Smart Growth America released its latest Dangerous by Design report, which highlighted a 45 percent increase in the number of pedestrians struck and killed by drivers over the past decade (Smart Cities Dive). The data is something of a paradox — even as traffic declined in the pandemic, speeds rose, so more people actually died in crashes — emphasizing the need for better street design (Curbed). Yet the list of the most dangerous states is depressingly familiar, with the same 10 states ranked at the top as last year (Streetsblog USA).
It’s not a climate bill per se, but the American Rescue Plan will take cars off the road by bolstering transit, help cities and states climate-proof their infrastructure and, more broadly, shows Democrats are willing to tackle the issue. (The Atlantic)
Bikes are in high demand, but manufacturers are too wary of the boom-bust cycle to build more factories (Bicycle Retailer). If you can find one, the Washington Post has a guide on what to look for in an e-bike.
A New York City man who is a legal U.S. resident spent 15 months in detention and was nearly deported after being arrested for jaywalking (NY Times). About 90 percent of jaywalking tickets were issued to Black and Latinx pedestrians in 2019 (Streetsblog).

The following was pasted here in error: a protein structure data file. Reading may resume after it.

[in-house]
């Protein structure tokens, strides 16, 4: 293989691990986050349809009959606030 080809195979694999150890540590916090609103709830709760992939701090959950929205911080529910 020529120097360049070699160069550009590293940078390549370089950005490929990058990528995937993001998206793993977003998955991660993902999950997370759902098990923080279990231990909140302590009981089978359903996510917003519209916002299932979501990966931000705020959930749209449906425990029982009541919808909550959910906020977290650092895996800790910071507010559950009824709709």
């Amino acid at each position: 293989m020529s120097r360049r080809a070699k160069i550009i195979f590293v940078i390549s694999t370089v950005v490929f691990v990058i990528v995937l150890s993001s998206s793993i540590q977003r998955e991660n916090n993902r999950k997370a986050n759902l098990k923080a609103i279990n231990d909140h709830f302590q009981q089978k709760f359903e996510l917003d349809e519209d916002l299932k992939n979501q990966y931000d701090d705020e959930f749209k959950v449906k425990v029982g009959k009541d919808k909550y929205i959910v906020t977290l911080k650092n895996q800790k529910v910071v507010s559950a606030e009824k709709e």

White nationalists like one in Charlottesville have been using cars as weapons to disrupt and even kill left-wing protesters, and now the Oklahoma House wants to grant them immunity. (Oklahoman)
Congressional Republicans are trying to turn an Orange County, California, streetcar into a national controversy. (Register)
The mayor of Covington, Kentucky, says a new bridge across the Ohio River to Cincinnati would “eviscerate” the city. (Enquirer)
Better transit is one of the top infrastructure needs in San Antonio, according to a new report. (KSAT)
Green New Deal? Infrastructure plus-plus? Bloomberg collected nine new names for President Biden’s “Build Back Better” plan.
This week we’re joined by Bob Searns to talk about his new book and grand ideas for walking trails that circle whole regions and more local routes that make up a new mode of green infrastructure in cities.
“No one alive today is necessarily responsible for the origins of the [transportation] inequities that we inherited. But everybody who was alive today and in a position of responsibility, is accountable for what we do about it. That's why we're here.”